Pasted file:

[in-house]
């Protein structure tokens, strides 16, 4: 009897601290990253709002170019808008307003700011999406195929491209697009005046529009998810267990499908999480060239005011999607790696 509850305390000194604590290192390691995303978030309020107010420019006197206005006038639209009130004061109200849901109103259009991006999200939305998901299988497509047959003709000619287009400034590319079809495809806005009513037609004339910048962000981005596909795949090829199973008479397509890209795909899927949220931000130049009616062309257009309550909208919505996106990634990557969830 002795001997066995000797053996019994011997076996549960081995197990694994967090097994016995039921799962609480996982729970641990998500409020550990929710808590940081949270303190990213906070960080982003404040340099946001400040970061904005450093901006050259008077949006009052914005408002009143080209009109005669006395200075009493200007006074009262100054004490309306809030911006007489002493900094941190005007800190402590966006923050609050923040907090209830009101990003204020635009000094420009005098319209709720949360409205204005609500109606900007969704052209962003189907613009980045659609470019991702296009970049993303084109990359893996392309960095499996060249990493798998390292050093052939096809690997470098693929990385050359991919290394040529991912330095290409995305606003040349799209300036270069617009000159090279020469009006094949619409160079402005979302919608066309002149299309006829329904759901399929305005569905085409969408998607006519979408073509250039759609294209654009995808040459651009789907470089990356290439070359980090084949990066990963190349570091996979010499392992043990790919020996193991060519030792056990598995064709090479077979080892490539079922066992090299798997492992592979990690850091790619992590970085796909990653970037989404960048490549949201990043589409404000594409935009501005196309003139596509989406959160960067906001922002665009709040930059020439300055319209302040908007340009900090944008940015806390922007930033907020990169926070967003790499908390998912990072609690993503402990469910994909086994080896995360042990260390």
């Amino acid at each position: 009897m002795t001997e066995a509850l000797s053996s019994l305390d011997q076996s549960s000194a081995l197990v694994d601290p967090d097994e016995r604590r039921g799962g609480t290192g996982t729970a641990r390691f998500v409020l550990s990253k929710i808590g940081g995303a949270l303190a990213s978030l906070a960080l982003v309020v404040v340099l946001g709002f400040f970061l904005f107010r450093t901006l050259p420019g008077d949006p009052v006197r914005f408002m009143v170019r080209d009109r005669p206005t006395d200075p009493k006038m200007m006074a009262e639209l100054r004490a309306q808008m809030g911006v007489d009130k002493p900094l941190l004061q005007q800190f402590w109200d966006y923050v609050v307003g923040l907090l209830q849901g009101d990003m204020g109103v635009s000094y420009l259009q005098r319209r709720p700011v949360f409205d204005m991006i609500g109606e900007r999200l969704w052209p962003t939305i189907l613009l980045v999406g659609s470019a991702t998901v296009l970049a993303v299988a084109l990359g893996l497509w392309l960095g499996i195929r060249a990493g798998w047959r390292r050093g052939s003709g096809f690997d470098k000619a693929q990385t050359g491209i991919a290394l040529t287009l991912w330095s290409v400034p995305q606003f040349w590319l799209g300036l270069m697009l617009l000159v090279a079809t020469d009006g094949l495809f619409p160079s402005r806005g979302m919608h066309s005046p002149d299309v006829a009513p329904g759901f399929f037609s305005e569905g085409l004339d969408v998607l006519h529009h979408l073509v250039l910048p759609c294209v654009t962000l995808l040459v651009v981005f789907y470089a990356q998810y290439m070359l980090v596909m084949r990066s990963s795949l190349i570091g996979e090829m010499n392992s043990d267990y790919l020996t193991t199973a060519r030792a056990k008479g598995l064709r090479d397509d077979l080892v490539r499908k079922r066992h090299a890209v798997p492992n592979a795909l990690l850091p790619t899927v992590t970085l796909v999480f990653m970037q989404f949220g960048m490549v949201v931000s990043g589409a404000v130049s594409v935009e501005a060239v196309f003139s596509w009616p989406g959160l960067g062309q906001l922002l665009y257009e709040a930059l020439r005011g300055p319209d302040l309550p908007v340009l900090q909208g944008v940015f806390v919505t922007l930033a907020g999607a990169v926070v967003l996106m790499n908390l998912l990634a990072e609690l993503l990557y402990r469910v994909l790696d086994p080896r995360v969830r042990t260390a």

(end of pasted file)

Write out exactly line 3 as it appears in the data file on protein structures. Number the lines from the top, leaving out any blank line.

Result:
């Amino acid at each position: 009897m002795t001997e066995a509850l000797s053996s019994l305390d011997q076996s549960s000194a081995l197990v694994d601290p967090d097994e016995r604590r039921g799962g609480t290192g996982t729970a641990r390691f998500v409020l550990s990253k929710i808590g940081g995303a949270l303190a990213s978030l906070a960080l982003v309020v404040v340099l946001g709002f400040f970061l904005f107010r450093t901006l050259p420019g008077d949006p009052v006197r914005f408002m009143v170019r080209d009109r005669p206005t006395d200075p009493k006038m200007m006074a009262e639209l100054r004490a309306q808008m809030g911006v007489d009130k002493p900094l941190l004061q005007q800190f402590w109200d966006y923050v609050v307003g923040l907090l209830q849901g009101d990003m204020g109103v635009s000094y420009l259009q005098r319209r709720p700011v949360f409205d204005m991006i609500g109606e900007r999200l969704w052209p962003t939305i189907l613009l980045v999406g659609s470019a991702t998901v296009l970049a993303v299988a084109l990359g893996l497509w392309l960095g499996i195929r060249a990493g798998w047959r390292r050093g052939s003709g096809f690997d470098k000619a693929q990385t050359g491209i991919a290394l040529t287009l991912w330095s290409v400034p995305q606003f040349w590319l799209g300036l270069m697009l617009l000159v090279a079809t020469d009006g094949l495809f619409p160079s402005r806005g979302m919608h066309s005046p002149d299309v006829a009513p329904g759901f399929f037609s305005e569905g085409l004339d969408v998607l006519h529009h979408l073509v250039l910048p759609c294209v654009t962000l995808l040459v651009v981005f789907y470089a990356q998810y290439m070359l980090v596909m084949r990066s990963s795949l190349i570091g996979e090829m010499n392992s043990d267990y790919l020996t193991t199973a060519r030792a056990k008479g598995l064709r090479d397509d077979l080892v490539r499908k079922r066992h090299a890209v798997p492992n592979a795909l990690l850091p790619t899927v992590t970085l796909v999480f990653m970037q989404f949220g960048m490549v949201v931000s990043g589409a404000v130049s594409v935009e501005a060239v196309f003139s596509w009616p989406g959160l960067g062309q906001l922002l665009y257009e709040a930059l020439r005011g300055p319209d302040l309550p908007v340009l900090q909208g944008v940015f806390v919505t922007l930033a907020g999607a990169v926070v967003l996106m790499n908390l998912l990634a990072e609690l993503l990557y402990r469910v994909l790696d086994p080896r995360v969830r042990t260390a």